At nightfall, Batman on a rescue mission

Joe Tonga is on a mission to save the microbat.
Joe Tonga is on a mission to save the microbat.

By day Mr Tonga is an East Fremantle building maintenance and pest control operator.

But his personal passion for the past decade has been to save the microbat species by building special bat boxes.

Calling on his carpentry skills, Mr Tonga builds boxes for bats and possums funded by grants obtained by environmental groups or local governments.

Each box is wedge-shaped and made of thick plywood with a metal roof designed to last at least 13 years.

Inside, the bat pads are furnished with galvanised mesh.

A reflective strip, visible even in daylight, allows the presence of bats to be monitored as their silhouette shows against the strip.

‘It’s my contribution to the environment,’ Mr Tonga said.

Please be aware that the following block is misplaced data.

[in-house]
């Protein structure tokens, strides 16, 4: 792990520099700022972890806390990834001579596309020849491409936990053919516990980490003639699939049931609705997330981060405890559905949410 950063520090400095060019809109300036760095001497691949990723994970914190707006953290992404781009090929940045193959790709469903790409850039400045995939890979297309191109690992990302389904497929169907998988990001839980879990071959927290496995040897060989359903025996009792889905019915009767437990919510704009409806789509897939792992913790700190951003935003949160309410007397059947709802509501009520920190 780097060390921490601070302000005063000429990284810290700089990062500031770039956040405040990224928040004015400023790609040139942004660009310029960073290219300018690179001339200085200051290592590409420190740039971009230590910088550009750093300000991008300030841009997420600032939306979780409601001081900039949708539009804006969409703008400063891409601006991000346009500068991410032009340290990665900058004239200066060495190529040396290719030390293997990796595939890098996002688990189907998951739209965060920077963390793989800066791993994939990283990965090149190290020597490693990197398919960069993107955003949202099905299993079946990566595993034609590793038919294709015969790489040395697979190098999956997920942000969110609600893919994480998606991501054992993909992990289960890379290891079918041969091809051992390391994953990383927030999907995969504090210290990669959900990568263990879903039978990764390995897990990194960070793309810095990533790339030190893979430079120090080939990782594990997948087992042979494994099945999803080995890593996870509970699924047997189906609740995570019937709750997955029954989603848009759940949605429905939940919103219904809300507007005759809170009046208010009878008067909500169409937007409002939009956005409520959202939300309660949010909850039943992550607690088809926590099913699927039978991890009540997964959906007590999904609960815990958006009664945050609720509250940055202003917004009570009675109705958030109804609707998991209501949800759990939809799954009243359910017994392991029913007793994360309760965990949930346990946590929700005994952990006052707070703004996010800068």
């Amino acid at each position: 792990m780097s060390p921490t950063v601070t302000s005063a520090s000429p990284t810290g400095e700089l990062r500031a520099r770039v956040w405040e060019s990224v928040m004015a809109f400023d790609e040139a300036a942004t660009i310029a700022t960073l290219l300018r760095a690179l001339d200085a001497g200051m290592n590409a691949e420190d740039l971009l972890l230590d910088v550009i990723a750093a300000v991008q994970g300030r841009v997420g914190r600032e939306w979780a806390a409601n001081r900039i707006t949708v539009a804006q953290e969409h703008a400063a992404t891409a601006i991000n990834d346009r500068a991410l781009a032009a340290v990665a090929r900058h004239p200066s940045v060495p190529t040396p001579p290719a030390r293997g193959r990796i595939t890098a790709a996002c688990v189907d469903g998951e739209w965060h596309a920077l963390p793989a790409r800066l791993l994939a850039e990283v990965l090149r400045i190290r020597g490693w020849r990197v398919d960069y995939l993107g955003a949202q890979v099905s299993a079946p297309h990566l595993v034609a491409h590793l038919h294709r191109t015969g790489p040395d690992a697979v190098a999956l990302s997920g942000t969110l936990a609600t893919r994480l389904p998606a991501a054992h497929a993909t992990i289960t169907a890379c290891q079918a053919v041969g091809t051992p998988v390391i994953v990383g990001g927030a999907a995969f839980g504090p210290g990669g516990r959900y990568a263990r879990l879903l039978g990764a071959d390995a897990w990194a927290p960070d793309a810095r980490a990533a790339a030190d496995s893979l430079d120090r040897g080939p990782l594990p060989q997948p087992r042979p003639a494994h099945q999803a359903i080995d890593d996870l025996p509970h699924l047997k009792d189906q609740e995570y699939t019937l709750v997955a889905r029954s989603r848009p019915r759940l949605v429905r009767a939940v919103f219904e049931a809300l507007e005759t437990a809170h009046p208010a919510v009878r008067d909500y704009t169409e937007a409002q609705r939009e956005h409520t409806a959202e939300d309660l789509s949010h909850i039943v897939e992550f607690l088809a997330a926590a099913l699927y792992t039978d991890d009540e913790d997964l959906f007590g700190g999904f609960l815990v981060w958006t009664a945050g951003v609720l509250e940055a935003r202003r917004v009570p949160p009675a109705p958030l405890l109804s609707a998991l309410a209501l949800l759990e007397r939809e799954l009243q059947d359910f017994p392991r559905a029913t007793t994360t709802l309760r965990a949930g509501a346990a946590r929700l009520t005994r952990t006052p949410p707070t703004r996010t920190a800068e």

‘They are a species that are becoming rarer and normally require hollows, which are being removed by development.

‘We put 30 boxes in Bibra Lake and are starting to see an increase there.’

In 2012, Mr Tonga installed five bat boxes, which can each fit as many as 50 microbats, at Adachi and Hardey parks using a $1000 donation from the Rotary Club of Welshpool to encourage the breeding of the white-striped freetail bat known to be in the Rivervale foreshore area.

Microbats eat insects, consuming about 1000 mosquitoes a night.

Some are just 4cm, and weigh just five grams, although most weigh about 30g.